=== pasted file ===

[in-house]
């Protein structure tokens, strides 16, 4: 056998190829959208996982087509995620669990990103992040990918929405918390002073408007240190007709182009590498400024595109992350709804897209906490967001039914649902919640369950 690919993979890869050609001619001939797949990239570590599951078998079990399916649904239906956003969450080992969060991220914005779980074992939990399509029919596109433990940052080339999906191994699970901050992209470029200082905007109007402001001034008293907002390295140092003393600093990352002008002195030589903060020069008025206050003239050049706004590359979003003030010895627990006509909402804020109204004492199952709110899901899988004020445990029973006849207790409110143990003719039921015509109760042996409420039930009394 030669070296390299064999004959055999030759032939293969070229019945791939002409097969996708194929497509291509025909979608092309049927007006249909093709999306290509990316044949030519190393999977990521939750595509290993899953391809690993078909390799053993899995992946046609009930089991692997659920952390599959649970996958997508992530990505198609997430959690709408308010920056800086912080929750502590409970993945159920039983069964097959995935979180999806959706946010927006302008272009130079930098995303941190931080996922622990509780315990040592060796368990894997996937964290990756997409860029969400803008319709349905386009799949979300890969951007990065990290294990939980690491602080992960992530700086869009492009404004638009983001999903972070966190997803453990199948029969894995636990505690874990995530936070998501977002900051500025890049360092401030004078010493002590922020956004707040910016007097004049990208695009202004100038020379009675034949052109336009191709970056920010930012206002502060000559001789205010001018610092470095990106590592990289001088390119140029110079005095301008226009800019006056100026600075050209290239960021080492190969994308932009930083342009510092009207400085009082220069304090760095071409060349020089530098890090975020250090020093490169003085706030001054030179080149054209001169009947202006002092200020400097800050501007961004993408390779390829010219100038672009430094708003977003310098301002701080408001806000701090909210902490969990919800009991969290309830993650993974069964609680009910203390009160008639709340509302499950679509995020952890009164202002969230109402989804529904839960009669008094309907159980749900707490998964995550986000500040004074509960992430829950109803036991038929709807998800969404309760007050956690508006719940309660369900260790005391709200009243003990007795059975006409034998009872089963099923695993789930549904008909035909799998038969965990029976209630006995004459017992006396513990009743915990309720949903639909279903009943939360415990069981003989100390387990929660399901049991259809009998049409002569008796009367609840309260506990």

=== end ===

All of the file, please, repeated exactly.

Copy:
[in-house]
């Protein structure tokens, strides 16, 4: 056998190829959208996982087509995620669990990103992040990918929405918390002073408007240190007709182009590498400024595109992350709804897209906490967001039914649902919640369950 690919993979890869050609001619001939797949990239570590599951078998079990399916649904239906956003969450080992969060991220914005779980074992939990399509029919596109433990940052080339999906191994699970901050992209470029200082905007109007402001001034008293907002390295140092003393600093990352002008002195030589903060020069008025206050003239050049706004590359979003003030010895627990006509909402804020109204004492199952709110899901899988004020445990029973006849207790409110143990003719039921015509109760042996409420039930009394 030669070296390299064999004959055999030759032939293969070229019945791939002409097969996708194929497509291509025909979608092309049927007006249909093709999306290509990316044949030519190393999977990521939750595509290993899953391809690993078909390799053993899995992946046609009930089991692997659920952390599959649970996958997508992530990505198609997430959690709408308010920056800086912080929750502590409970993945159920039983069964097959995935979180999806959706946010927006302008272009130079930098995303941190931080996922622990509780315990040592060796368990894997996937964290990756997409860029969400803008319709349905386009799949979300890969951007990065990290294990939980690491602080992960992530700086869009492009404004638009983001999903972070966190997803453990199948029969894995636990505690874990995530936070998501977002900051500025890049360092401030004078010493002590922020956004707040910016007097004049990208695009202004100038020379009675034949052109336009191709970056920010930012206002502060000559001789205010001018610092470095990106590592990289001088390119140029110079005095301008226009800019006056100026600075050209290239960021080492190969994308932009930083342009510092009207400085009082220069304090760095071409060349020089530098890090975020250090020093490169003085706030001054030179080149054209001169009947202006002092200020400097800050501007961004993408390779390829010219100038672009430094708003977003310098301002701080408001806000701090909210902490969990919800009991969290309830993650993974069964609680009910203390009160008639709340509302499950679509995020952890009164202002969230109402989804529904839960009669008094309907159980749900707490998964995550986000500040004074509960992430829950109803036991038929709807998800969404309760007050956690508006719940309660369900260790005391709200009243003990007795059975006409034998009872089963099923695993789930549904008909035909799998038969965990029976209630006995004459017992006396513990009743915990309720949903639909279903009943939360415990069981003989100390387990929660399901049991259809009998049409002569008796009367609840309260506990």